Part 1, the introduction, is here.
Part 2, a defense of resource sharing, is here.
Part 3, an analogy that fewer choices helps us be more creative, here.
Part 4: I give.
This morning on NPR, Shankar Vedantam reminded listeners that we don’t change our minds. It’s similar to a This American Life episode that became the basis for a unit and curriculum I helped design that invited students to compare Regents writing to “real” writing. The task was organized around the essential question: What’s the point of writing an argumentative essay if we rarely change our minds?
I’ve reached the inevitable conclusion that there doesn’t seem to be a point. Vedantam’s gist was a bit more nuanced: we can change others’ minds but not unless we find the right framework.
I can’t seem to find the words to persuade someone who believes 50 sets (actually 1000 when you add all up) is better than one, or 20, set(s). I’m not sure how to convince someone who thinks “locally-grown” standards are inherently better because they were written by teachers with a particular accent as opposed to those with accents from multiple states and regions. I’d like to think someone making the alternate claim could find the words to get me to change my mind, but I’m not persuaded by quotes from long-dead Founding Fathers or a general claim of “because it’s better” or “we were fine before this particular set of standards.” I’ll do my best to keep my mind open, though, and keep looking.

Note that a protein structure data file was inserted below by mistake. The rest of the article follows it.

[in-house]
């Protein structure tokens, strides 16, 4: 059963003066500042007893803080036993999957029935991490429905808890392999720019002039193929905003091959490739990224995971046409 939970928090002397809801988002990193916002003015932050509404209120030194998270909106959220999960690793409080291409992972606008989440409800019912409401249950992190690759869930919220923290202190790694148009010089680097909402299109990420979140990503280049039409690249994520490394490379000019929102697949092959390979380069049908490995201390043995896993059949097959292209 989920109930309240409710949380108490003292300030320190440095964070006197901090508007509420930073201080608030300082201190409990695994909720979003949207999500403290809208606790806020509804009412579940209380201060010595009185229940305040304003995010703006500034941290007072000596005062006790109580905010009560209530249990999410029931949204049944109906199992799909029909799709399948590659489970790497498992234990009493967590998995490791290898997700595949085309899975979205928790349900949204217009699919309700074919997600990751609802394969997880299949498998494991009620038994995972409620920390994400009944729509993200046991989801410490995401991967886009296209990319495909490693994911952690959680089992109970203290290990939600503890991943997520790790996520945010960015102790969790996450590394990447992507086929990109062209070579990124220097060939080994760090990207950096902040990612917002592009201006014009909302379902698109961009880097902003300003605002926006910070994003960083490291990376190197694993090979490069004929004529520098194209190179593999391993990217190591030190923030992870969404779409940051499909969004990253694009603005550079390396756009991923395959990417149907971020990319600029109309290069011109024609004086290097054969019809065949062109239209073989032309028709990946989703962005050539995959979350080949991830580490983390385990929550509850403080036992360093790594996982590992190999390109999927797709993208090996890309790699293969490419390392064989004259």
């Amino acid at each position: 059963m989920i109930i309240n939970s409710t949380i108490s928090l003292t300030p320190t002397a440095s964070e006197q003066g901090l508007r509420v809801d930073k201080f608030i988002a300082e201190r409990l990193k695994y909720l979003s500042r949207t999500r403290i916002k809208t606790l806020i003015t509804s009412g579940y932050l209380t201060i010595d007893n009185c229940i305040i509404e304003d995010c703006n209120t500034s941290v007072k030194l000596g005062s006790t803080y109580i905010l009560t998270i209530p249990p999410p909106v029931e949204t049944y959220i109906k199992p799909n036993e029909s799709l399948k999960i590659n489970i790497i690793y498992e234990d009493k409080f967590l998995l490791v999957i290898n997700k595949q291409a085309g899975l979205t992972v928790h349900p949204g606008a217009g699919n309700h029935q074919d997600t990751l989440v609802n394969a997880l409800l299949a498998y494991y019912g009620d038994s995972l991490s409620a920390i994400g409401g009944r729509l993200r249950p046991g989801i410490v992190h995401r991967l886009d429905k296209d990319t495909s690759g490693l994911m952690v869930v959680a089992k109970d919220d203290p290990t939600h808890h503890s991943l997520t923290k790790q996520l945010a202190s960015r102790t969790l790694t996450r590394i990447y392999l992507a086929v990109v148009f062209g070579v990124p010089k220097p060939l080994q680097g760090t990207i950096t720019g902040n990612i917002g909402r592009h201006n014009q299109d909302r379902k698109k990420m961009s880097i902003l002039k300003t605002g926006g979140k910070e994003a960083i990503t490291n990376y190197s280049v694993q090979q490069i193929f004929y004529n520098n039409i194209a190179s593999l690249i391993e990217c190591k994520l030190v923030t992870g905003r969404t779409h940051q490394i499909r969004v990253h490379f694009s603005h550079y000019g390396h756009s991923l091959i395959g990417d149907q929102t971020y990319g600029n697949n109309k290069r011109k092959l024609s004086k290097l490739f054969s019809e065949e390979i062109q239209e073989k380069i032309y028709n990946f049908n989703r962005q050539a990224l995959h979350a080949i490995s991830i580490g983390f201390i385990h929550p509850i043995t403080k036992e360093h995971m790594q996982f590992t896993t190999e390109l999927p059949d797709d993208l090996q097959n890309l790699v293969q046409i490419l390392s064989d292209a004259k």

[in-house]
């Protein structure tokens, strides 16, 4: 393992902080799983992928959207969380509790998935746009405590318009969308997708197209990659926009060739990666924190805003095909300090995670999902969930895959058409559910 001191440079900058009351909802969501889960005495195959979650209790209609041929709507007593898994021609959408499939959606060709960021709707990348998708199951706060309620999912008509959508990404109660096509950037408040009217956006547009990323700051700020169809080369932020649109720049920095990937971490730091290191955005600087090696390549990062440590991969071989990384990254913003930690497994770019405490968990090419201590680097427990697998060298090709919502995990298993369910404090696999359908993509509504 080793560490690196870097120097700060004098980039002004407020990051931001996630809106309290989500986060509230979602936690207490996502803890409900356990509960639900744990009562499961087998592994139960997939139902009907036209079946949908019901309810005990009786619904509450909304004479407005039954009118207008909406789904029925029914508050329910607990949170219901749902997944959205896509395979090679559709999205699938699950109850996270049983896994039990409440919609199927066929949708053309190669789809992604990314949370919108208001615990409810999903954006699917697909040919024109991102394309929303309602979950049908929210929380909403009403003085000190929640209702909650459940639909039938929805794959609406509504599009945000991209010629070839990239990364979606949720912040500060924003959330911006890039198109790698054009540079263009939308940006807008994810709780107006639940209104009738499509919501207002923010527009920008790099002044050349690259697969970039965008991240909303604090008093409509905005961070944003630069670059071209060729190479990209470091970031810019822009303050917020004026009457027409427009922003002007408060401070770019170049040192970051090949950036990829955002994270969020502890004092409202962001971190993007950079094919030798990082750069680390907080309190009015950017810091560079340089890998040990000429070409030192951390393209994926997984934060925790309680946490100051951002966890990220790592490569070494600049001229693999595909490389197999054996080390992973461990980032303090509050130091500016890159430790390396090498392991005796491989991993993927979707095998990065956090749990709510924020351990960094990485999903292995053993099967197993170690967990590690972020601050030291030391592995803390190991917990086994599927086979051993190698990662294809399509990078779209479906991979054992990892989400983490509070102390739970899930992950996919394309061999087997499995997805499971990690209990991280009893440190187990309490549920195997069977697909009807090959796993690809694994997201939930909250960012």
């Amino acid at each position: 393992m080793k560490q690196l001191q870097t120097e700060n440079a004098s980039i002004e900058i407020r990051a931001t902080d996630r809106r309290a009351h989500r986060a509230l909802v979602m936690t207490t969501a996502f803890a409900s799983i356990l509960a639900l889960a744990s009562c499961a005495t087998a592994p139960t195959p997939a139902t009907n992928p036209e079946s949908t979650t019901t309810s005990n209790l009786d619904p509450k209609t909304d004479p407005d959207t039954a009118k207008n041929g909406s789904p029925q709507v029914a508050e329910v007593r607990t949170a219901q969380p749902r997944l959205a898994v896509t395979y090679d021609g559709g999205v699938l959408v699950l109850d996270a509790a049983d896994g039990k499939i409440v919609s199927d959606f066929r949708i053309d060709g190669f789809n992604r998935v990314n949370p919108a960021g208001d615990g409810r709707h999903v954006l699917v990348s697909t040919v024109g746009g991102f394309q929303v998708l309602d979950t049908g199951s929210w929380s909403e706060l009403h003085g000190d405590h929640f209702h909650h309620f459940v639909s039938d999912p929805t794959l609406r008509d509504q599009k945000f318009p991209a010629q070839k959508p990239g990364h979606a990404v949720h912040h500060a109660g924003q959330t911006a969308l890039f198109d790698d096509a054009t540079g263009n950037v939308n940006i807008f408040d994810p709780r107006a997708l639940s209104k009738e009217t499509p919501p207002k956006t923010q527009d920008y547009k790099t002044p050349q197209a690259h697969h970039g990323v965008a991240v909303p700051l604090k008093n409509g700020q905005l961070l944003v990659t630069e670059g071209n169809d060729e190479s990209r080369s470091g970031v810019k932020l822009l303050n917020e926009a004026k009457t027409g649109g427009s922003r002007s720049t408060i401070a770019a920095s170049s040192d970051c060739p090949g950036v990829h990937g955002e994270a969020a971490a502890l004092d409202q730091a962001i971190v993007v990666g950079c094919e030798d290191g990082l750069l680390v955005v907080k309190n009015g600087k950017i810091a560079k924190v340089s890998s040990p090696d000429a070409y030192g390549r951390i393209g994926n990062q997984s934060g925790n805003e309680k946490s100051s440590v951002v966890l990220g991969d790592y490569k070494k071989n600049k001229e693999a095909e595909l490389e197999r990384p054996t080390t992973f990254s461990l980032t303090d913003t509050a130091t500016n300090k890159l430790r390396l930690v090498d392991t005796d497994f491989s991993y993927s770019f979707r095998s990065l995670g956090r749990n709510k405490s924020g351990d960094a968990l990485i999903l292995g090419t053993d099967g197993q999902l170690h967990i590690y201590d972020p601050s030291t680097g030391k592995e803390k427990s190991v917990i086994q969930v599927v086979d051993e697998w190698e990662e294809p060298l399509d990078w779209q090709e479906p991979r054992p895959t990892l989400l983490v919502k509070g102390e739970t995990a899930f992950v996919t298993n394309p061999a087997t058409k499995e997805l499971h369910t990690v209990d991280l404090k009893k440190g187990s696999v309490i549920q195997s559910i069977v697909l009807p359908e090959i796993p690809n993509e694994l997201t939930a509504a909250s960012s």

So I conclude my series by conceding. Tribe mentality in runs deep. We get a bee in our bonnet, a hum in our dinger, we set up camp and call it home. I’m not sure if I’m a counselor at Camp Common Core but I am on team “Let’s Save Teachers’ Time” and a card-carrying member of the “We Can’t Go Back in Time” club. And yet… and yet….
A writing standard from a national set of standards: Develop claim(s) and counterclaims fairly and thoroughly, supplying the most relevant evidence for each while pointing out the strengths and limitations of both in a manner that anticipates the audience’s knowledge level, concerns, values, and possible biases.
A writing standard from a state-developed set of standards:
- Challenge or support a point of view with supportive facts and opinions
- Compare differing points of view in order to draw conclusions
- Determine the validity of both sides of an argument, supporting or refuting one or both sides of the argument
I’m struck by the similarities. And differences. Both require we help students see the other side of an argument. The first one asks that students consider their audience when writing and to be fair. The second one is about challenging and determining validity. In both cases, I wonder – what are the implications when the adults in students’ lives struggle with the demands of the standard? How do we model these standards or find anchors for them if adults are so rarely willing to do it ourselves?